|Ah, yes. Tasty minimalist goodness!|
Although I just received the Adams a little over three weeks ago, I have worn them to work and on runs pretty much every day including one run of 14 miles just to put them through their paces. I can say that the results are exactly what I was expecting. Keep reading for an explanation.
At first blush, the Adam definitely looks a lot like a water shoe or boat shoe. The straps add to the effect. There is something just a bit jarring about a shoe that doesn't have laces; our minds just register it as "that's not normal." I am totally down with "not normal," but the reality is you aren't going to win any fashion contests wearing these puppies with your blue jeans. The black/grey color scheme is understated, but it cannot hide the shoe's true minimalist intentions. If you are someone who prefers a more under-the-radar shoe, (a seriously minimalist shoe that looks like a normal shoe), I can't say the Adams should be your first choice.
"These shoes have velcro straps," is a statement that strikes fear into the heart of many who use their feet for activities other than ambulating from the couch to the fridge. But, as if you didn't already know, I'm a bit weird even for a barefoot and minimalist runner. I like velcro and really hate laces. I mean HATE! I can never get laces to stay tied unless I double knot them, and if I do that I can never get them off! Not to mention, I have a touch of OCD when it comes to the tightness of my shoes; this often requires a few re-adjustment when I first get my shoes on. So needless to say, the idea of velcro straps on the Adams were not nearly as of a problem for me as it was for others.
|Top and bottom. When I ran across a frost-covered bridge in the Adams, I left prints that looked exactly like a bare foot. Brilliant!|
|Comfy ankle collar. Despite the visible seams, the footbed is quite comfy as well.|
|Very clever pulls placed fore and aft of the foot opening for easier ingress and egress. I wish all my shoes had these|
|Pretty seamless. The wide mouth is much easier to get into than Vibram's KSO.|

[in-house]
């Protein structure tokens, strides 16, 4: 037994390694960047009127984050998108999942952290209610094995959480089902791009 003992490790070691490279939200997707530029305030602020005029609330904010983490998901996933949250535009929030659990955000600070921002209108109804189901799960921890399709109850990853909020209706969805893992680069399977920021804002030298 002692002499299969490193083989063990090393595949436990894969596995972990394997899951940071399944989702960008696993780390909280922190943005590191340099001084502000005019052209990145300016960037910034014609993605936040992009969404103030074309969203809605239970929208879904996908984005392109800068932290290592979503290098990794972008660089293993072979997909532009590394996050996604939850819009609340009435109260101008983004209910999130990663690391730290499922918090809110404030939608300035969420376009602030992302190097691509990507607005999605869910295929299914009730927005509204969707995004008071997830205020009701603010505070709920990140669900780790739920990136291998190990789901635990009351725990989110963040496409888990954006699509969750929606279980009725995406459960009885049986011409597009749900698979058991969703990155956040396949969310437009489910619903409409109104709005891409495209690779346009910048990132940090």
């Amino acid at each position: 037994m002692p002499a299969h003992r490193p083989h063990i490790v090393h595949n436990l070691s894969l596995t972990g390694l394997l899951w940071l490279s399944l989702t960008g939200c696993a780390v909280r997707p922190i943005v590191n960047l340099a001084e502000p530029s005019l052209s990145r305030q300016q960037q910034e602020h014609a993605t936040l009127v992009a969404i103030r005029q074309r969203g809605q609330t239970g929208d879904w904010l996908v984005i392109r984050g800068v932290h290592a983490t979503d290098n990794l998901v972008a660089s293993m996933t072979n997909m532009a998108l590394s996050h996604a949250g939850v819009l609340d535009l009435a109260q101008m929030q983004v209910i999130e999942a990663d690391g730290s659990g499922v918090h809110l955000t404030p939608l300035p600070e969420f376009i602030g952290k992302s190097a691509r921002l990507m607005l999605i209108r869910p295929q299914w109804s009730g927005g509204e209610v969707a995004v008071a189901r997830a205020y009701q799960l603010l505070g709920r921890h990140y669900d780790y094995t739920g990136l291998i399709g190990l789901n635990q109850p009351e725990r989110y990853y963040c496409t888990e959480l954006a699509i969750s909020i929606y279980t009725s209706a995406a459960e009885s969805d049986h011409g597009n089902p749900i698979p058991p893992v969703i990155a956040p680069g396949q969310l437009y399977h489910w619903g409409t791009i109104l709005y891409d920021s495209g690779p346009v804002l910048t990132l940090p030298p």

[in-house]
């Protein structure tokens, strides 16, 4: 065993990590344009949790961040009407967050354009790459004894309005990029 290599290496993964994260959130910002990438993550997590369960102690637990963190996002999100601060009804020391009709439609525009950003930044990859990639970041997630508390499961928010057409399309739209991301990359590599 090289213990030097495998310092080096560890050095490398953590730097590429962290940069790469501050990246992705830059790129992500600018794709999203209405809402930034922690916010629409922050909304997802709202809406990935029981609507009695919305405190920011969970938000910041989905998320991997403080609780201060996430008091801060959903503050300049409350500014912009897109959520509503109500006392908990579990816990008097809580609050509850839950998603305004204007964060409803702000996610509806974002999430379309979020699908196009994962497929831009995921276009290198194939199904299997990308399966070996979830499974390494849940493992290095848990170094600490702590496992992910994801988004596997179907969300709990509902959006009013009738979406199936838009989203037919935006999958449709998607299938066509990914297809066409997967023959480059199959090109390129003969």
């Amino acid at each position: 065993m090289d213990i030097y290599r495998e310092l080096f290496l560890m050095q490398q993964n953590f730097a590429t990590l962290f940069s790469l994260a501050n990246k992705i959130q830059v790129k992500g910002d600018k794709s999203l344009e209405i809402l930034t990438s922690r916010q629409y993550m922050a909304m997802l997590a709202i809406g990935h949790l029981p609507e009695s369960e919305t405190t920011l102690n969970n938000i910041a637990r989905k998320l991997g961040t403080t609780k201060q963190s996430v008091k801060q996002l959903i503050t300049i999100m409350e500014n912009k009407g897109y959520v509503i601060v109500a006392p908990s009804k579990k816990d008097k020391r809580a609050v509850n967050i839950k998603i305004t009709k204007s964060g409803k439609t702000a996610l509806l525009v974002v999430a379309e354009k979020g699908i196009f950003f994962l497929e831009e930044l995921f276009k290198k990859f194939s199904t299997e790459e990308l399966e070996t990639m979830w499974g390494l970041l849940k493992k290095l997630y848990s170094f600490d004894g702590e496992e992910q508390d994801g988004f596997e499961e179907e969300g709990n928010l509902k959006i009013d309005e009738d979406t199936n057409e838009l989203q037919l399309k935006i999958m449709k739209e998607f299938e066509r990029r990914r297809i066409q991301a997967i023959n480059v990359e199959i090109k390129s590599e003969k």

One factor that sets the Altra Adam apart from the many current and upcoming minimalist models on the market is its removable insole or "footbed." For whatever reason, minimalist shoe makers like to build in their insoles. I am not sure if this is a cost-saving measure or if it has something to do with perceived comfort or function in the shoe. Whatever the case, Altra's takes a very different route. The two insoles included with the Adam allow for three very different configurations to adapt fit and purpose. Obviously, the shoe can be worn without the insole for maximum ground feel and minimal protection. I ordered the Adam "true to size," which for me was an 11.5 US.
Without an insole, the shoe feels a bit a bit loose unless I cinch it down, which can be uncomfortable; however, the shoe wasn't overly clumsy or awkward with the insole removed like some other reviewers have noted. I was honestly not expecting to like either insole, but I find myself switching them around in the shoe for a couple reasons: (1), If I'm wearing a shoe at all, it's because I need protection of some kind on my feet; otherwise, I'd be barefoot, and (2) The cushy footbed is comfy for standing on my feet all day and actually provides the best fit - placing my foot at the right location in the shoe. I like comfort. If you don't, I'm not sure what to say.